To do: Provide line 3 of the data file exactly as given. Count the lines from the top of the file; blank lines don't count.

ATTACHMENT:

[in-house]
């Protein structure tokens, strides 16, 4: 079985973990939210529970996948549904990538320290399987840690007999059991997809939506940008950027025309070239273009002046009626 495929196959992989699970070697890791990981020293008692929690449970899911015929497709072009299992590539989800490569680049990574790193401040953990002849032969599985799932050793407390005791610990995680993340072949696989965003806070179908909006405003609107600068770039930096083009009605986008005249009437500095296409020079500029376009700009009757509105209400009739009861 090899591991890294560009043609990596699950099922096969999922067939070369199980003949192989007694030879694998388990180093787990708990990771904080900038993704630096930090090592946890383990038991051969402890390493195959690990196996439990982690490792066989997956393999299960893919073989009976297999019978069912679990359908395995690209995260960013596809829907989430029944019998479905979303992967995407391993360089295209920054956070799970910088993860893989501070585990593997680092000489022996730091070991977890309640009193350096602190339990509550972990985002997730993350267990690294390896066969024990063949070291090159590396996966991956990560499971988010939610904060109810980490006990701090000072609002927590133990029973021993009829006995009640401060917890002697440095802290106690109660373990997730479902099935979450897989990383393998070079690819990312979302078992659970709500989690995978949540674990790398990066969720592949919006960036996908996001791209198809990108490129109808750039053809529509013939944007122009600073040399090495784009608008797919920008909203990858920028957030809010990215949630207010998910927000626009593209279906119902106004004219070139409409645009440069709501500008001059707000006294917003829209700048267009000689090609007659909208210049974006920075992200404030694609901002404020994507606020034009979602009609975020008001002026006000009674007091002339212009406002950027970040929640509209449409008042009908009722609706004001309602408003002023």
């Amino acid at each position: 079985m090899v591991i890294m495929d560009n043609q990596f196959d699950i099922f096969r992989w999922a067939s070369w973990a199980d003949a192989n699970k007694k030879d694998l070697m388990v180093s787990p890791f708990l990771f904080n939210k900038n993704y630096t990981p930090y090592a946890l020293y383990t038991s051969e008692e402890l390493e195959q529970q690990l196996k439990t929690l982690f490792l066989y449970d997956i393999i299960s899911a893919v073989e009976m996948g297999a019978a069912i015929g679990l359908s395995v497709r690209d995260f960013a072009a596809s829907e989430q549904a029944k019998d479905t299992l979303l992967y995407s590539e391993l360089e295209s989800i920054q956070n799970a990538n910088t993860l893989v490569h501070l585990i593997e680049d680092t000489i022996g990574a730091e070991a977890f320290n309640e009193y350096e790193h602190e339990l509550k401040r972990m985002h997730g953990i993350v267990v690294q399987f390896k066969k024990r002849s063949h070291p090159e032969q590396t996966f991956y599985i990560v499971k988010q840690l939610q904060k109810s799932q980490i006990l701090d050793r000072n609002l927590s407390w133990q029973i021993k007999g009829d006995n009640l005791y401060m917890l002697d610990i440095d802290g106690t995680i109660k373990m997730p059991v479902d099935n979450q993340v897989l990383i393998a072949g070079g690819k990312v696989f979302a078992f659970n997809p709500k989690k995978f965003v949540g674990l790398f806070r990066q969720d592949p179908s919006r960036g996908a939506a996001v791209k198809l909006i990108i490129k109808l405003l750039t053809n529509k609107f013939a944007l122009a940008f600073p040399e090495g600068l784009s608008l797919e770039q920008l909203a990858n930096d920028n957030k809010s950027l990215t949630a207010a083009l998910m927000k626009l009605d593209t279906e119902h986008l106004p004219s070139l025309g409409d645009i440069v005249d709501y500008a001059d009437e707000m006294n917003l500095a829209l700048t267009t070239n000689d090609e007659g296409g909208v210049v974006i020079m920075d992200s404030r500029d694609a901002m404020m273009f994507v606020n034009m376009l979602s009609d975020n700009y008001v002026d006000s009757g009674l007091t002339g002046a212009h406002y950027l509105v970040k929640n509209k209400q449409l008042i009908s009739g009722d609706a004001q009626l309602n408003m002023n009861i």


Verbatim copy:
């Amino acid at each position: 079985m090899v591991i890294m495929d560009n043609q990596f196959d699950i099922f096969r992989w999922a067939s070369w973990a199980d003949a192989n699970k007694k030879d694998l070697m388990v180093s787990p890791f708990l990771f904080n939210k900038n993704y630096t990981p930090y090592a946890l020293y383990t038991s051969e008692e402890l390493e195959q529970q690990l196996k439990t929690l982690f490792l066989y449970d997956i393999i299960s899911a893919v073989e009976m996948g297999a019978a069912i015929g679990l359908s395995v497709r690209d995260f960013a072009a596809s829907e989430q549904a029944k019998d479905t299992l979303l992967y995407s590539e391993l360089e295209s989800i920054q956070n799970a990538n910088t993860l893989v490569h501070l585990i593997e680049d680092t000489i022996g990574a730091e070991a977890f320290n309640e009193y350096e790193h602190e339990l509550k401040r972990m985002h997730g953990i993350v267990v690294q399987f390896k066969k024990r002849s063949h070291p090159e032969q590396t996966f991956y599985i990560v499971k988010q840690l939610q904060k109810s799932q980490i006990l701090d050793r000072n609002l927590s407390w133990q029973i021993k007999g009829d006995n009640l005791y401060m917890l002697d610990i440095d802290g106690t995680i109660k373990m997730p059991v479902d099935n979450q993340v897989l990383i393998a072949g070079g690819k990312v696989f979302a078992f659970n997809p709500k989690k995978f965003v949540g674990l790398f806070r990066q969720d592949p179908s919006r960036g996908a939506a996001v791209k198809l909006i990108i490129k109808l405003l750039t053809n529509k609107f013939a944007l122009a940008f600073p040399e090495g600068l784009s608008l797919e770039q920008l909203a990858n930096d920028n957030k809010s950027l990215t949630a207010a083009l998910m927000k626009l009605d593209t279906e119902h986008l106004p004219s070139l025309g409409d645009i440069v005249d709501y500008a001059d009437e707000m006294n917003l500095a829209l700048t267009t070239n000689d090609e007659g296409g909208v210049v974006i020079m920075d992200s404030r500029d694609a901002m404020m273009f994507v606020n034009m376009l979602s009609d975020n700009y008001v002026d006000s009757g009674l007091t002339g002046a212009h406002y950027l509105v970040k929640n509209k209400q449409l008042i009908s009739g009722d609706a004001q009626l309602n408003m002023n009861i």